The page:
Unsightly and agonising, gas bubbles in fish are a horrific infliction - and usually man made! We explain more.
The symptoms of gas bubble disease are obvious. They are small or large pockets of shiny, silvery gas trapped beneath the flesh in some grotesque, glistening lump.
These may be unsightly and look painful, or have more serious health implications. If bubbles start to form inside around the vital organs, such as the brain, liver or heart, then death can be rapid and without warning.
Even outside the fish they can be major health problems. Bubbles around the mouth will hinder feeding, those behind the eye affect vision and bubbles on the body make swimming difficult or painful.
The name 'disease' gives a false connotation that this is in some way a pathogenic condition, but it’s rarely the case. Sometimes, although incredibly unlikely, bacteria may get behind an eye and produce gases as a result of their growth.
Usually the condition is brought about by problems in filtration and circulation. This is more apparent in marine tanks where the density of the water allows for the formation of smaller bubbles than in freshwater — although both types of fish can become sick because of gas embolisms.
Most often, the culprit is an ill-fitting pipe. As water travels through filters, even the tiniest gap or lesion in the hosing can draw in a tiny Venturi of air. This suction of tiny strings of bubbles can start to accumulate in the water until a level of saturation is reached.
These micro-bubbles then enter the fish via the gill, where they start to accumulate in the blood, sticking to each other and forming ever larger bubbles. The process soon accelerates, to devastating effect.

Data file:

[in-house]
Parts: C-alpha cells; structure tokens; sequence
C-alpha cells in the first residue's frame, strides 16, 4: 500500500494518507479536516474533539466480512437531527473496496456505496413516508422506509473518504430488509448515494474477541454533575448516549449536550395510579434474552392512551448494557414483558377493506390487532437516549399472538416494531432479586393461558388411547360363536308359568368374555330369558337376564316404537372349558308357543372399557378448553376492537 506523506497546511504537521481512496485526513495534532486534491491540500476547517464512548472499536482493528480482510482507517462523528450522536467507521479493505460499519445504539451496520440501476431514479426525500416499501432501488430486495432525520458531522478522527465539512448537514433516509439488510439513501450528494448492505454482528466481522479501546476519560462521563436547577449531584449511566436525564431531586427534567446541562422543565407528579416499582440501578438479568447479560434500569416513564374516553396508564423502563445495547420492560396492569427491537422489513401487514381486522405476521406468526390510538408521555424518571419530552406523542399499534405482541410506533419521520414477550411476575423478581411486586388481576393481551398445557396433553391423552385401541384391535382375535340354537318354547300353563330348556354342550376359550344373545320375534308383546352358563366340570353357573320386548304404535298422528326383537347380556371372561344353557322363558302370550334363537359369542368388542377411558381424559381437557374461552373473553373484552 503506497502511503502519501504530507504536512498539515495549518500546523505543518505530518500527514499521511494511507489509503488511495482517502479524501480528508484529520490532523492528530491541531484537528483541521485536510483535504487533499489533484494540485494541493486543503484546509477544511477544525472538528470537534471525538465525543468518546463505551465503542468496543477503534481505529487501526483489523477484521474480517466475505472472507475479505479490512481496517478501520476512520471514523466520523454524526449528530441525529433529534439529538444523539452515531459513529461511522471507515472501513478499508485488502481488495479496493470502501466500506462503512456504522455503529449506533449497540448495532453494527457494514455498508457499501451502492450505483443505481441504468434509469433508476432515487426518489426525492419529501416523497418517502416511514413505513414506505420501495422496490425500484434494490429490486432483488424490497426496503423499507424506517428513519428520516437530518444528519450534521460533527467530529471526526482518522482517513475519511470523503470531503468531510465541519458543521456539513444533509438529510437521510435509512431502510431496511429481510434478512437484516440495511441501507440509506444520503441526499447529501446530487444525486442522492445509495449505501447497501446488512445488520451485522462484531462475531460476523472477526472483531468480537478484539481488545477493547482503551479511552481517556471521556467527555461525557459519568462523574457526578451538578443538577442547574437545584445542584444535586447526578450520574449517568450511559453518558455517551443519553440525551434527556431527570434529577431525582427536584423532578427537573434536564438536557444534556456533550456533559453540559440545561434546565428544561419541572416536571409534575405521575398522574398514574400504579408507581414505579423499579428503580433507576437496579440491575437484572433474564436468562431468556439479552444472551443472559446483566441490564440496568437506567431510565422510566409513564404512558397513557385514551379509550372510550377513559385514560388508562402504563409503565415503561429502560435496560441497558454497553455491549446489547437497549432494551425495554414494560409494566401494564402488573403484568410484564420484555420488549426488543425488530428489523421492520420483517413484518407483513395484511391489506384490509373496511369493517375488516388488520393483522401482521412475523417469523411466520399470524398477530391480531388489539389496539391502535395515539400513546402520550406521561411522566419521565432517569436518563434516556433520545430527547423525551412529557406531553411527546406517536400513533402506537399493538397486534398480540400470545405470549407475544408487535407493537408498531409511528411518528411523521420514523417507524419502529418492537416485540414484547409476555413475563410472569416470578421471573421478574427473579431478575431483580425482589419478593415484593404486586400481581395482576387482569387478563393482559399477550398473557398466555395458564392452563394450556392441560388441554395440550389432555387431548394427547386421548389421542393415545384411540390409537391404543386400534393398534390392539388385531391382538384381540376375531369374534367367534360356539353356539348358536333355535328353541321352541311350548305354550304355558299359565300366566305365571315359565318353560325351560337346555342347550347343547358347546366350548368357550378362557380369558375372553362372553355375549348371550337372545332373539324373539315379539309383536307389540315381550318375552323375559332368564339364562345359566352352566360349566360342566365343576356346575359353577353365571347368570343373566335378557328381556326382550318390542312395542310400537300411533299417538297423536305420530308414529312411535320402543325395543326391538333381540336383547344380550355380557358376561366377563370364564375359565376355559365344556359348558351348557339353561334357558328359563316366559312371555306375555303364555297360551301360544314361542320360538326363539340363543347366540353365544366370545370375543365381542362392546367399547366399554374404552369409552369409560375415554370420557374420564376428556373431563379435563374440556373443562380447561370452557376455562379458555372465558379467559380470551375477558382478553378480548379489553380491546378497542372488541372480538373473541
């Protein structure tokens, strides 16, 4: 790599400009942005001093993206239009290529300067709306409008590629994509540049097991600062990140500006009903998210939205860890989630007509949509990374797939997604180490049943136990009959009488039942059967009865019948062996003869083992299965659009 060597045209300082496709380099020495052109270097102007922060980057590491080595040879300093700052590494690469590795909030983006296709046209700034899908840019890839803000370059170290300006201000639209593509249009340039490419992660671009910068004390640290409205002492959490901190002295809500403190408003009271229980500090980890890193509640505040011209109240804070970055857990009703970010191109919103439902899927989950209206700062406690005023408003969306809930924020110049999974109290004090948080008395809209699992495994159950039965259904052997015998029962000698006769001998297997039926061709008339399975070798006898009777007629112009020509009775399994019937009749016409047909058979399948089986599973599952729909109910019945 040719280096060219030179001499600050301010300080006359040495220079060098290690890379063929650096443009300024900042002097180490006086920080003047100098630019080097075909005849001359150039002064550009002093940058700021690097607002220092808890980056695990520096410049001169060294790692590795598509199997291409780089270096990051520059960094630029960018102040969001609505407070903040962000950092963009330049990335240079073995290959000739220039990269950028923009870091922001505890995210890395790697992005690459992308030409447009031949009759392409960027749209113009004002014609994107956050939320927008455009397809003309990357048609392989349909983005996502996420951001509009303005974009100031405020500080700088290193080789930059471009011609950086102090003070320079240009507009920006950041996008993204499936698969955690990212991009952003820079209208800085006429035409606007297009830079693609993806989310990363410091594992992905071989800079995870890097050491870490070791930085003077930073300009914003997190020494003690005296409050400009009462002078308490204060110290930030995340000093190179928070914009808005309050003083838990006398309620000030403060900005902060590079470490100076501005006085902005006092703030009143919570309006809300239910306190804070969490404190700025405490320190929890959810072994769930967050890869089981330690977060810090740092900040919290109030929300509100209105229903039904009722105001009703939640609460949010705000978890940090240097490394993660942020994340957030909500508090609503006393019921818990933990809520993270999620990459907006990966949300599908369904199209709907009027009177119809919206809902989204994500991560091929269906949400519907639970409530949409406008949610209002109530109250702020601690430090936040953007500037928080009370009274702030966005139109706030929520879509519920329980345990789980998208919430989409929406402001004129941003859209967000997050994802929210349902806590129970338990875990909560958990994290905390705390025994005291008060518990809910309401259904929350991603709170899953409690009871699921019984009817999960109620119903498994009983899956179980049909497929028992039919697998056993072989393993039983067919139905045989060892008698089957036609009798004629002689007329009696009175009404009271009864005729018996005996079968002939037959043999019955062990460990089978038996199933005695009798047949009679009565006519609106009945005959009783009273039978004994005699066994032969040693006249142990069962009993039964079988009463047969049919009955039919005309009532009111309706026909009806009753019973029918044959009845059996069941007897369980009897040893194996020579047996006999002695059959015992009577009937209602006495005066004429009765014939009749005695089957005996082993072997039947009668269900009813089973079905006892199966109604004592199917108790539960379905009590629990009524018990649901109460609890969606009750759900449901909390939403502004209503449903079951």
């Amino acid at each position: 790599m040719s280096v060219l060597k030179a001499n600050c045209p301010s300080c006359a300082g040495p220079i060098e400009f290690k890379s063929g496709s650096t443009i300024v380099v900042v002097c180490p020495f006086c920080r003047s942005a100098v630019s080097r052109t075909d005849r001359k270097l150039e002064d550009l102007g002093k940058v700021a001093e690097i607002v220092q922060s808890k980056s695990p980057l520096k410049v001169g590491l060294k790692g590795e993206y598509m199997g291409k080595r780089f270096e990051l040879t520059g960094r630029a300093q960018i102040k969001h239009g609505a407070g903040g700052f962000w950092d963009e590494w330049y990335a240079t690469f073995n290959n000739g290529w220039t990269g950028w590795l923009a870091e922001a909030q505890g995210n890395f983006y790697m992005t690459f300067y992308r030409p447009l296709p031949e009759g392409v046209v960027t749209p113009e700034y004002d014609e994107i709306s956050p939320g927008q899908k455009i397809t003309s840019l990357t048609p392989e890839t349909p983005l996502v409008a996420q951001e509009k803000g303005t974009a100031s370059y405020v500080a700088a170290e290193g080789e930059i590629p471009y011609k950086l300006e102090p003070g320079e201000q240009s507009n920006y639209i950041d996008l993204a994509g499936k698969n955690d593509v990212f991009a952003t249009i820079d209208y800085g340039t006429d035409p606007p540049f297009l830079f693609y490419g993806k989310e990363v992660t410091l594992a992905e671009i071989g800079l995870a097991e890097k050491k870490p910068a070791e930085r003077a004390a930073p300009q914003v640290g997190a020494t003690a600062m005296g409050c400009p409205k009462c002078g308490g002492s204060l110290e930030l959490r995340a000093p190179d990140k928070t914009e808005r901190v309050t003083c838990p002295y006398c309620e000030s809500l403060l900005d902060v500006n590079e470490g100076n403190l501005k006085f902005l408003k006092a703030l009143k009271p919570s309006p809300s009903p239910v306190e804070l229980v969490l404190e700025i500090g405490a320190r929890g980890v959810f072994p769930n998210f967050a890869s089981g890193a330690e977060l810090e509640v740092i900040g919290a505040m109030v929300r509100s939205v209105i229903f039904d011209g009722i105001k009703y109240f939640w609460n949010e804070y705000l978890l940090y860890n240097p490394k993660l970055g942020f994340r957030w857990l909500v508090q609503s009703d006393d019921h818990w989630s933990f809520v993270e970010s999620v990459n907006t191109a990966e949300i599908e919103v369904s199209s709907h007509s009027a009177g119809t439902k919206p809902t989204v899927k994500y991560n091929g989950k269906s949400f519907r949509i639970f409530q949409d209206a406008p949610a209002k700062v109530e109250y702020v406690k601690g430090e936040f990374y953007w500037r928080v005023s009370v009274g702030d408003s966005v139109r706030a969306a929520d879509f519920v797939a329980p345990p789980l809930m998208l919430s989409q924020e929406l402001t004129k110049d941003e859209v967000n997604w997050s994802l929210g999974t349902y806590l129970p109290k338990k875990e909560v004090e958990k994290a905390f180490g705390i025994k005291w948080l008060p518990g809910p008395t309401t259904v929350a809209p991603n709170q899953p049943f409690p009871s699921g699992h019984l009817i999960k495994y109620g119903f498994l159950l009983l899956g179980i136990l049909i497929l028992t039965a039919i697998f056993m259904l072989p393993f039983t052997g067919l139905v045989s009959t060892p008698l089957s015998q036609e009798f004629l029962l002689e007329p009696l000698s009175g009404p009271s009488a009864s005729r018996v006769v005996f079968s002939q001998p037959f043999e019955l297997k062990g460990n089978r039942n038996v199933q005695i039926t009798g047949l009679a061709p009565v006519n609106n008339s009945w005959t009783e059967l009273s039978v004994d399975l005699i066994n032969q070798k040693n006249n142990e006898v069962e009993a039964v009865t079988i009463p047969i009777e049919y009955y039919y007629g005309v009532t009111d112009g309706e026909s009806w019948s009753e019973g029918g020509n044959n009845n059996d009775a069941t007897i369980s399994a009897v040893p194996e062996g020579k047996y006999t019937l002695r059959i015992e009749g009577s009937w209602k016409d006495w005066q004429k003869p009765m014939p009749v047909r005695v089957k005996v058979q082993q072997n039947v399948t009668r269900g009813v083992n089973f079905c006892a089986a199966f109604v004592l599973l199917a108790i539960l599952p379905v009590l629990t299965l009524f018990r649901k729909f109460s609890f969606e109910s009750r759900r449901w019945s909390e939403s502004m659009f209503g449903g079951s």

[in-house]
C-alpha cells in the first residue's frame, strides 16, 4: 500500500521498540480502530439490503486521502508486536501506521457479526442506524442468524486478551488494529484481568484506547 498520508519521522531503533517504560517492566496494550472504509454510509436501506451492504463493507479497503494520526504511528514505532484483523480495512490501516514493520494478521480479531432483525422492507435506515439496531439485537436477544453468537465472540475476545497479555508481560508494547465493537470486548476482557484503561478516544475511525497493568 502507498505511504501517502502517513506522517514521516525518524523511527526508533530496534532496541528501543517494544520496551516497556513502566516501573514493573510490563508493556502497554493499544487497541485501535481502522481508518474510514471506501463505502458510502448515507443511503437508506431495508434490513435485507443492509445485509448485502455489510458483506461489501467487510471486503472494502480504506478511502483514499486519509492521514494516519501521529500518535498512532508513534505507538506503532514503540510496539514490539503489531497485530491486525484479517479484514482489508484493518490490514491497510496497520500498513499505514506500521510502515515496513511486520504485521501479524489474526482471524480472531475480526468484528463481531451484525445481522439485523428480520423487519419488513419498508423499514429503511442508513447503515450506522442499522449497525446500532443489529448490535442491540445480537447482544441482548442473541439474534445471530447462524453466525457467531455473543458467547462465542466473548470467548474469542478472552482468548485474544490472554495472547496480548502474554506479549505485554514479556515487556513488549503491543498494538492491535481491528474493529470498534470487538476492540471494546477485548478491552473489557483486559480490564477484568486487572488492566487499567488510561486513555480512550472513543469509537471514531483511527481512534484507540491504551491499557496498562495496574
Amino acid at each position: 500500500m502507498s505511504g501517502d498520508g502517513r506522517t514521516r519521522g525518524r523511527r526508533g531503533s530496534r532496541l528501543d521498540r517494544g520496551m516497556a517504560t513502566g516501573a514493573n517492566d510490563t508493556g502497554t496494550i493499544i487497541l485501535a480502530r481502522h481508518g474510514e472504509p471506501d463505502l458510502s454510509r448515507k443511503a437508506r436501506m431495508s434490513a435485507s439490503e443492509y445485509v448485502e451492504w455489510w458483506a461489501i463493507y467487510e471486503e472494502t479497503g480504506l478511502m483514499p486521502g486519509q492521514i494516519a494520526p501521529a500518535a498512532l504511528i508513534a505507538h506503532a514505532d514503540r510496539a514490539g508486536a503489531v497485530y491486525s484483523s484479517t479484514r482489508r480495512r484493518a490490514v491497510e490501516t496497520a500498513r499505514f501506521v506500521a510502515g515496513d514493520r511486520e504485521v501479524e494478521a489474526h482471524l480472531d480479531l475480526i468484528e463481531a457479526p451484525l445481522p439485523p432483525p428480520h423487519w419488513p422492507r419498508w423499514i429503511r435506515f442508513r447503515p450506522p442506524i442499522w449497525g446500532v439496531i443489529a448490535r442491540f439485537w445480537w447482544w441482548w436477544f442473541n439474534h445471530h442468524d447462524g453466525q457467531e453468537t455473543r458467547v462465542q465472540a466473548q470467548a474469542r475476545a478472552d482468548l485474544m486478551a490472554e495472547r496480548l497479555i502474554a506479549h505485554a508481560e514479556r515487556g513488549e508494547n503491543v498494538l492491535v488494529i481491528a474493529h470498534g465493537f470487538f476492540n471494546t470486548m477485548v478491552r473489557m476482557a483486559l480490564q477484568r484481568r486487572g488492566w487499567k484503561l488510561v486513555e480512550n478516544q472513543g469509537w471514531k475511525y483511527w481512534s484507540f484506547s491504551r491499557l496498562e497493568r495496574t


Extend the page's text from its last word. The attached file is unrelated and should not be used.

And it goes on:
Another, lesser known way for these bubbles to enter fish is through sudden additions of cold water to the tank.
Colder water holds more dissolved gases than tropical water, and, as it warms, these gases will precipitate into tiny bubbles. Just take a cold glass of water to bed one night and look at the formed bubbles in the morning. You’ll see how much there is.
If cold water is added and fish breathe it, the same process will happen inside them. As the fluid warms it releases gas that then forms tiny bubbles inside. The bubbles accumulate and once again we have a problem.
Over time gas bubble disease will cure itself, assuming that the cause of the bubbles is addressed. At the first sign of this problem, check all piping thoroughly and find where the air’s getting in.
Never consider bursting the bubbles. This will harm the affected fish, leave it open to infection, and the stress will often lead to secondary infections. Rectify the cause and leave the fish alone — every time.
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